QUICK TIPS FOR COUNSELING ADULTS WITH APHASIA

Maria L. Munoz, PhD, CCC-SLP

Reciep SLP, your source for evidence-based how-to books.

Purchase The Aphasia Series at Amazon (kindle, print-on-demand), Barnes and Noble, iBooks, and Smashword (pdf).

June is aphasia awareness month! Learn about aphasia by visiting the website of the National Aphasia Association, a great source for and local and national resources for anyone with a professional or personal interest in aphasia.

I have worked, in some form or another, with individuals with aphasia and their families for over 20 years. I have learned about the power of resilience and how families pull together when faced with a life-changing event. As a speech-language pathologist, I have sought to support client’s goals and priorities.  One of the most important things I can teach graduate students is how to listen to their client. What matters to the client? What about their communicative life do they want to change?

My students need help learning how to listen to someone whose speech output is limited or constrained so I’ve devised these quick tips for counseling adults with aphasia.  At your next session, give these strategies a try and let me know how they worked for you.

QUICK TIPS FOR COUNSELING ADULTS WITH APHASIA

1. LISTEN. Many times you can provide the most support by simply listening to the person’s concerns. Active listening involves eye contact, non-verbal reinforces, and supportive body language.
2. PAUSE. Give the person time to express his/her concerns. Individuals with aphasia will likely need extra time to formulate sentences and words.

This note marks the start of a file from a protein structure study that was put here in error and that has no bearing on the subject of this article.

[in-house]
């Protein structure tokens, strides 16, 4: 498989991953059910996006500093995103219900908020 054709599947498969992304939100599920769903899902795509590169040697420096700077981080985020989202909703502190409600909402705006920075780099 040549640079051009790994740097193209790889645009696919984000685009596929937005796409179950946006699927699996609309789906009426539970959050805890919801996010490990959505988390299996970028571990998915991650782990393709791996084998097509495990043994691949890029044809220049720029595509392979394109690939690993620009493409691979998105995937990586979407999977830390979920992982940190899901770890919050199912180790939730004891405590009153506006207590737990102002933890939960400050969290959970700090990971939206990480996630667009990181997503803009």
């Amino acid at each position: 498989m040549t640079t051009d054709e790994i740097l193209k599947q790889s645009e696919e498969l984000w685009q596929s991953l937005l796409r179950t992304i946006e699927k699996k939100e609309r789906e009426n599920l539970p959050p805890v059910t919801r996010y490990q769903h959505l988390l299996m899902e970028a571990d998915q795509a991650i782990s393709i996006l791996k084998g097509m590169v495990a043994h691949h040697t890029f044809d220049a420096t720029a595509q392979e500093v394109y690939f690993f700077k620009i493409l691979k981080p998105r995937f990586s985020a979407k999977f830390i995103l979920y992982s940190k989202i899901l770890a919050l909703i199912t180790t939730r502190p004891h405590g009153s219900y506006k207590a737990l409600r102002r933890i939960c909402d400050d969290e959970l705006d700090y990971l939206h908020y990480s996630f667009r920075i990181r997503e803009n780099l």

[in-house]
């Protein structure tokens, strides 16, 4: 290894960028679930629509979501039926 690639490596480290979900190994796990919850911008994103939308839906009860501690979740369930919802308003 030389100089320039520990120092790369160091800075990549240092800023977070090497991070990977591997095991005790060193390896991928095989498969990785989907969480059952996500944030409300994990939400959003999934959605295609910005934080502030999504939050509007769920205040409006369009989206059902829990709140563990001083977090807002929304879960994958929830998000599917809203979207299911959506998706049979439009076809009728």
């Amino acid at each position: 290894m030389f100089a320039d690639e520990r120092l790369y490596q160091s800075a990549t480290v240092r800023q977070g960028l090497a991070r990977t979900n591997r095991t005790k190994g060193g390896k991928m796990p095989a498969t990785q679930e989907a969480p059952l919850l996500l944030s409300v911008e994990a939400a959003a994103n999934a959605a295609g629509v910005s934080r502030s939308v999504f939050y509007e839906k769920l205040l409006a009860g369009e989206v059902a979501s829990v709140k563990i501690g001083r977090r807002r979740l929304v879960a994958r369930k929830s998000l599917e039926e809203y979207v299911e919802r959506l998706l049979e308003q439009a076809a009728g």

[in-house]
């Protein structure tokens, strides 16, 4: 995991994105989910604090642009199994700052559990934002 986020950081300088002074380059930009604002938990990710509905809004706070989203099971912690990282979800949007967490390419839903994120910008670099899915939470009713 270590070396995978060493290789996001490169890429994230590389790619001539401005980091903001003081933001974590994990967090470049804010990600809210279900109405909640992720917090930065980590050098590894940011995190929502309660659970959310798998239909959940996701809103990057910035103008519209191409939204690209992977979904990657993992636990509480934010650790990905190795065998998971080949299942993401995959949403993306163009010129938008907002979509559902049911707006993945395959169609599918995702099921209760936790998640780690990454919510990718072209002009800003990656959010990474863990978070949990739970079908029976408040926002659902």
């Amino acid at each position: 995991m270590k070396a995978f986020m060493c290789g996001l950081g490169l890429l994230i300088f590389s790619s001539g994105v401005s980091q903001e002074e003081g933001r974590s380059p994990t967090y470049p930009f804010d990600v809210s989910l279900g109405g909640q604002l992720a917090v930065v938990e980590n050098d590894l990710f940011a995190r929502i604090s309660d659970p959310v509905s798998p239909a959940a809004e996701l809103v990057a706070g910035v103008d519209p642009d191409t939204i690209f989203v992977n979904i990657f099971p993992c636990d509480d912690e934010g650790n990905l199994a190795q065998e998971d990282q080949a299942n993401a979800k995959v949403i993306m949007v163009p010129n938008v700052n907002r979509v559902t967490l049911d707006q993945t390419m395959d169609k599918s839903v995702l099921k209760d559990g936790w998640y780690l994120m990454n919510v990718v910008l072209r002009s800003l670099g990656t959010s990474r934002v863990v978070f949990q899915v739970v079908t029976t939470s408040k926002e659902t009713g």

3. OBSERVE. Look for clues to what the person is feeling in his/her body language, facial expressions, and intonation.
4. LABEL. Use words to express what you have understood to be the person’s feelings and concerns (“You feel sad.”). This gives the individual words he/she may not be able to access. It also allows you to confirm that you have understood correctly.
5. RESTATE. Restate the feelings and concerns that individual has expressed (“You are concerned about your family”). This encourages the person to continue talking and allows you to check your understanding.
6. AFFIRM. Validate and normalize what the person is feeling. Do not say “I understand how you feel” because you really can’t understand.
7. AVOID. Avoid yes/no questions. Avoid asking a series of questions to obtain an increasing number of details. In fact, questions should be kept to a minimum. When asking questions ask open-ended questions that will expand the discussion.
8. RESERVE. Reserve reassurance and problem-solving for the later half of the discussion. Your first goal is to allow the individual to express his/her feelings and concerns. Your job is NOT to fix the problem. Only after the individual has worked through the emotion should you work on solutions. Be careful not to provide false reassurance.

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